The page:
However, the cost of the treatment, the necessity of maintaining the combustion qualitiesof the coal substantially unimpaired and the fact that the treatment must not appreciably affect either the ash content of the coal or the fusion point of the ash, are factors which largely, if not entirely, control the ranges within which the ingredients of our composition may be employed. Hence, when the commercial aspects of the invention are given due consideration, it will be found that practical operations are confined to depositing rather small quantities of solids on the coal, as set forth above.
Likewise, factors other than the ones mentioned require that the deposits on the coal be not only small but that the character of the composition be of such limpid consistency that it may be applied to form on the coal an extremely thin coating or film at any temperature ordinarily encountered.
It is one of the objects of applicants invention to provide a composition which upon application to natural, irregular, loose particles of coal forms thereon a liquid, or upon partial drying, a semigelatinous film of such strength that the fine dust particles present at the moment of application are attached to the main and larger particles, but not strong enough to injure the free-running quality of slack coals by the formation of lumps or to induce caking of the coal in railroad cars or furnaces.
For example, the formula given above produces a liquid composition of the desired characteristics. The quantity of the colloid (cornstarch) therein is 8% by weight of the salt (calcium chloride); the quantity of salt is two pounds per gallon of water; and the quantity of colloid is only 0.16 pound per gallon of water. In other words, the amount of salt is twelve-and one-half times that of the colloid employed.
In any case, the maximum quantity of calcium chloride or its equivalent will probably not exceed about six pounds per gallon of water or fall materially below one pound per gallon. Similarly, starch or other colloids between the limits of about one-tenth of a pound and about one-quarter of a pound per gallon of water will probably meet all practical needs. However, it is to be understood that the ingredients are so proportioned that the composition is a free-flowing liquid solution at temperatures substantially below 32 degrees Fahrenheit, and substantially maintains this characteristic at the lowest temperatures expected to be encountered by the coal.
One of the outstanding features of our treatment is that it renders the coal clean in the sense that the coal will not substantially blacken surfaces with which it comes in contact. For ex.- ample, it may be handled without blackening the hands and, as compared with untreated coal which leaves a black stain when subjected to the following test, a teacupful poured on a piece of newspaper and then poured off by tilting the paper, leaves no stain whatsoever on the paper.
Another of the outstanding features of our invention is that our treatment will reduce degradation. There are three factors which influence the degradation of coal, disintegration caused by water freezing within the pores, oxidation of pyritic sulfur with subsequent hydration and expansion of the formed ferrous sulphate, and rough handling.
The anti-freezing properties of our composition eliminate the first cause entirely. Degradation by oxidation of pyritic sulfur is especially pronounced during dry storage of coal. One of the reaction products, ferrous sulphate attracts water vigorously and binds it in the form of crystal water, thereby expanding considerably. As this process takes place beneath the surface of the coal within its pores, this expansion will cause shattering or degradation. However, if suificient moisture is present, the ferrous sulphate will leach out rather than expand within the coal.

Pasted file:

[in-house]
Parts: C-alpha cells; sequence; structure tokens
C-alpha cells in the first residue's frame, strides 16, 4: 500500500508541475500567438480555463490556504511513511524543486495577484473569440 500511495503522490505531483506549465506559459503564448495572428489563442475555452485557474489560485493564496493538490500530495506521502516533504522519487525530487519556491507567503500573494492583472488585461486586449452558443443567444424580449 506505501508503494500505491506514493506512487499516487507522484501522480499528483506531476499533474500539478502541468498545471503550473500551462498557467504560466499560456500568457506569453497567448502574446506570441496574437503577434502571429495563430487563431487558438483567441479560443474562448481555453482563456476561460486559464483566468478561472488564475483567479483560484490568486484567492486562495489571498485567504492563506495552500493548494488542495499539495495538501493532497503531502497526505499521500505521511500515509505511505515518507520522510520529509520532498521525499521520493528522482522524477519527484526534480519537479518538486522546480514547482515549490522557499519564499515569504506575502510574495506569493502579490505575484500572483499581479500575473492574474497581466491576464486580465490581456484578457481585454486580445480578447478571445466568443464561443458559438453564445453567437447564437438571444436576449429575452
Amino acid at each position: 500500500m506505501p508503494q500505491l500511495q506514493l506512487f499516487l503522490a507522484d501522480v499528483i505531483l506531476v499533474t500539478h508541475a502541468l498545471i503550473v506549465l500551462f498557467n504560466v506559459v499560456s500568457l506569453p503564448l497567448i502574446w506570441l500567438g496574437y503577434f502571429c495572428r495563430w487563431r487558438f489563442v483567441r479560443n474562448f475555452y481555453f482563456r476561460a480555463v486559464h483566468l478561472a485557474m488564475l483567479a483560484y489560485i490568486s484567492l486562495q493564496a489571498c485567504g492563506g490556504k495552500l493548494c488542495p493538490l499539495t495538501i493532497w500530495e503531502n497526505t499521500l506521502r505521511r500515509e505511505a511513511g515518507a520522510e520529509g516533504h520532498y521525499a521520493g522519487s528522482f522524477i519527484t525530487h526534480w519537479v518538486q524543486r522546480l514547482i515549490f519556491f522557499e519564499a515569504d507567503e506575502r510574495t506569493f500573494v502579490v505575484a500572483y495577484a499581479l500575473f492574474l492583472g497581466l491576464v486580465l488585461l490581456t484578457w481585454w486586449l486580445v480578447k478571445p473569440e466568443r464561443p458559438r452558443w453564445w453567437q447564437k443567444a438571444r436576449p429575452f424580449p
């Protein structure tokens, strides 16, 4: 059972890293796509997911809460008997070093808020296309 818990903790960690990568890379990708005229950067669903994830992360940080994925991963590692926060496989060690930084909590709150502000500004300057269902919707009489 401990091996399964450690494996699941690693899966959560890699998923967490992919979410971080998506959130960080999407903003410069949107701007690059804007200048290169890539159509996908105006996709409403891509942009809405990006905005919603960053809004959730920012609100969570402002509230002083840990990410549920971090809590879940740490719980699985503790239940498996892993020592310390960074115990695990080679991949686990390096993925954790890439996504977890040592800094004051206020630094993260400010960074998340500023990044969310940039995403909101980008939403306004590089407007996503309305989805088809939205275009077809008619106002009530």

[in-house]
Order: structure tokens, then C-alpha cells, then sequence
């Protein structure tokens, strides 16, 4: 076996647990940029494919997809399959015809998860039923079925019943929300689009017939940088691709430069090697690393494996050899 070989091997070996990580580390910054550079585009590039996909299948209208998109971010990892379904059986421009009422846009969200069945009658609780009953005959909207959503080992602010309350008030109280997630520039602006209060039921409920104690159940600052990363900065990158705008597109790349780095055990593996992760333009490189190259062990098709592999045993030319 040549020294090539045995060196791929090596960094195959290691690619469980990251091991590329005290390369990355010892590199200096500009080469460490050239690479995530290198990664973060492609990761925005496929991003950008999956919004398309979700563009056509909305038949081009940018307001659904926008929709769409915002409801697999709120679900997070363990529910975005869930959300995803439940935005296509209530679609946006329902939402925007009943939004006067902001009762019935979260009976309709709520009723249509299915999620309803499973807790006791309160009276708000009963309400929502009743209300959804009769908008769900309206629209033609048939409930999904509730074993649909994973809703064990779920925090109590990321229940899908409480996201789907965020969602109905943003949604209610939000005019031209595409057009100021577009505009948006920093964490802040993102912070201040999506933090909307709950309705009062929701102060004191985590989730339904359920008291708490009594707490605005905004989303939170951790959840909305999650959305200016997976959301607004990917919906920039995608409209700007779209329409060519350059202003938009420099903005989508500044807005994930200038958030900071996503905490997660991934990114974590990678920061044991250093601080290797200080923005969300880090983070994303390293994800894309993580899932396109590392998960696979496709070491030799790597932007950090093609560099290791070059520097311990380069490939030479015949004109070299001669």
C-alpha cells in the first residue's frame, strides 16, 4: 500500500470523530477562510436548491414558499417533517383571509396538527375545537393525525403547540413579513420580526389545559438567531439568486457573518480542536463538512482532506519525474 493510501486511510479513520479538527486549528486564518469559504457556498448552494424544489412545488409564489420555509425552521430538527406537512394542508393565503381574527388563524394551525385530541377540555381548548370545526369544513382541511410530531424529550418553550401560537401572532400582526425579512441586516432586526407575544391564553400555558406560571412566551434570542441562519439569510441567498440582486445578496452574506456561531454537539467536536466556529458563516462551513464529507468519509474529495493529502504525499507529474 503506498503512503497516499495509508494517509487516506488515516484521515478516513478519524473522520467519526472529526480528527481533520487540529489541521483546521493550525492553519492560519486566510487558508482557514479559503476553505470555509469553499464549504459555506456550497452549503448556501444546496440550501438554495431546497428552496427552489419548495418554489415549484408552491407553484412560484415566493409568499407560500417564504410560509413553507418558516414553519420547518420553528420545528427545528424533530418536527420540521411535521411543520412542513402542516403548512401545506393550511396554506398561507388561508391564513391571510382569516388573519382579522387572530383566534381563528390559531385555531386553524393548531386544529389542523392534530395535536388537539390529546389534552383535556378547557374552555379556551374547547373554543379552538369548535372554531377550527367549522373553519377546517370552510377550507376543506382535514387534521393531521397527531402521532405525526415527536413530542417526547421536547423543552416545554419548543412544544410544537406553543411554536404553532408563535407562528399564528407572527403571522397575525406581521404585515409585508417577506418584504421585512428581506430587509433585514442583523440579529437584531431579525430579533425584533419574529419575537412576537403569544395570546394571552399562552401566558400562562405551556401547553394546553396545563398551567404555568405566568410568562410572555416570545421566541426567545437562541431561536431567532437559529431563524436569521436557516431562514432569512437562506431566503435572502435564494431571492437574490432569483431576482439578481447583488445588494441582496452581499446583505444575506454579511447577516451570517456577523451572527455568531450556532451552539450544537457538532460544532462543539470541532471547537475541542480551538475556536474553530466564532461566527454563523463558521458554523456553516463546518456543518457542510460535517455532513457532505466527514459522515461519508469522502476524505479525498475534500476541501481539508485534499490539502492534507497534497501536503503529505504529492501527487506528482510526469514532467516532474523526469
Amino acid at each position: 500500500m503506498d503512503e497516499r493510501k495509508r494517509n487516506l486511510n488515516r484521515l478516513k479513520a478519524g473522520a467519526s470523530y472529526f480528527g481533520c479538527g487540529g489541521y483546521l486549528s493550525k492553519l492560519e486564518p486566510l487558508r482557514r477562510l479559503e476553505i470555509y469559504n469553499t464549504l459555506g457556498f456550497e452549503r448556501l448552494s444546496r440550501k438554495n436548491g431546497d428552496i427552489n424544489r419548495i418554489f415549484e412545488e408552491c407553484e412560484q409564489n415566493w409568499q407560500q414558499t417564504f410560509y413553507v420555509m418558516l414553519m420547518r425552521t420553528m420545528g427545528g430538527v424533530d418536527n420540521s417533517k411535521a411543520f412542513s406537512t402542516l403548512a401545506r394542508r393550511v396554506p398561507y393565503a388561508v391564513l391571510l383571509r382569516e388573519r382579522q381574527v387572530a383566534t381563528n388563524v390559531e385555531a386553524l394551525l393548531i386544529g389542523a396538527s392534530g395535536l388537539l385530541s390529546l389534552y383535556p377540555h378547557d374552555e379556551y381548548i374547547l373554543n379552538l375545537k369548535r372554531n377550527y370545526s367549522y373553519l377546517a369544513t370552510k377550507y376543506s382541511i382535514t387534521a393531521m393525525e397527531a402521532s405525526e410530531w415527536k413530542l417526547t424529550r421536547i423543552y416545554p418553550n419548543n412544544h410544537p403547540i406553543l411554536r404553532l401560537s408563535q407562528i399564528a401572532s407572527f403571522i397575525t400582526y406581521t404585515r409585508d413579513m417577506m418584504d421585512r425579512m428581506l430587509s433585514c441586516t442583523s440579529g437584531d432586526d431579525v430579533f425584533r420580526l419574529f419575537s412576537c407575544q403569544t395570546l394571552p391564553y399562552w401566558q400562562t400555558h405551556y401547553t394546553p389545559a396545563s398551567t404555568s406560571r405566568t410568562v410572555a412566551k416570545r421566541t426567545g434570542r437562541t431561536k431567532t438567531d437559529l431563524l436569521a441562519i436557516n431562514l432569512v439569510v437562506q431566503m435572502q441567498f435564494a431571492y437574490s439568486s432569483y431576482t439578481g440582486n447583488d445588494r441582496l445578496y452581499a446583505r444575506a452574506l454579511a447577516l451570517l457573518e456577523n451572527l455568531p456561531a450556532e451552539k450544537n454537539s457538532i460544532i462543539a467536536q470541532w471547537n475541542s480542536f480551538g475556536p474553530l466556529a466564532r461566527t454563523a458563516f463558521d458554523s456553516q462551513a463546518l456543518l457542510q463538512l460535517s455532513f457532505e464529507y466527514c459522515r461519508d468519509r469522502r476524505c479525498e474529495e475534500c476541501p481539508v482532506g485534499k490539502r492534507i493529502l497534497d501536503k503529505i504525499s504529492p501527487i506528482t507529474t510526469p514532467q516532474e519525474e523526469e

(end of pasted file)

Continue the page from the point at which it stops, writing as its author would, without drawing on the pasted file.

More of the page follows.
Consequently, degradation will not occur or be reduced to a minimum. Our invention provides a coating which keeps the coal sufficiently moist all the time, so that leaching of the iron salt may take place and degradation be reduced in the manner aforesaid.
Our coating apparently increases the surface strength of coal, thereby minimizing degradation caused by rough handling. This at least is our explanation of a fact established not only by the behavior of treated coal in silos, storage piles, etc., but also by actual laboratory tests. For instance, buckwheat coal was sifted to remove oversize and undersize particles. Half of this coal was treated with our composition, the other half left untreated. Both were run through an approved stoker and the degradation in size measured by sifting and weighing the coal. The results demonstrated that even under these severe conditions, where the coal is subject to forces of a higher order than under ordinary handling, as loading and unloading, our treatment reduced degradation by more than 15%. In commercial practice, as substantiated by observation, the reduction is much greater, for the treatment exerts its protecting influence against all of the cited factors causing or furthering degradation such as freezing, chemical reaction and mechanical handling.
Combustion tests have also shown that our treatment reduces the formation of fly-ash by more than 32%.
If coal treated with our composition is drenched with water, it will give up entrained moisture about twice as fast as untreated coal wetted in the same manner. This is probably caused by the semi-gelatinous surface film which prevents undesirable excess moisture from penetrating and thus allows dripping and evaporation to a desirable equilibrium to take place faster. This feature is regarded as an outstanding advantage by men in the coal industry, and the conclusion can be drawn that coal treated with our composition rids itself quickly of excess moisture disadvantageous to combustion but retains tenaciousiy such small amounts of water as are known to-favor and improve combustion.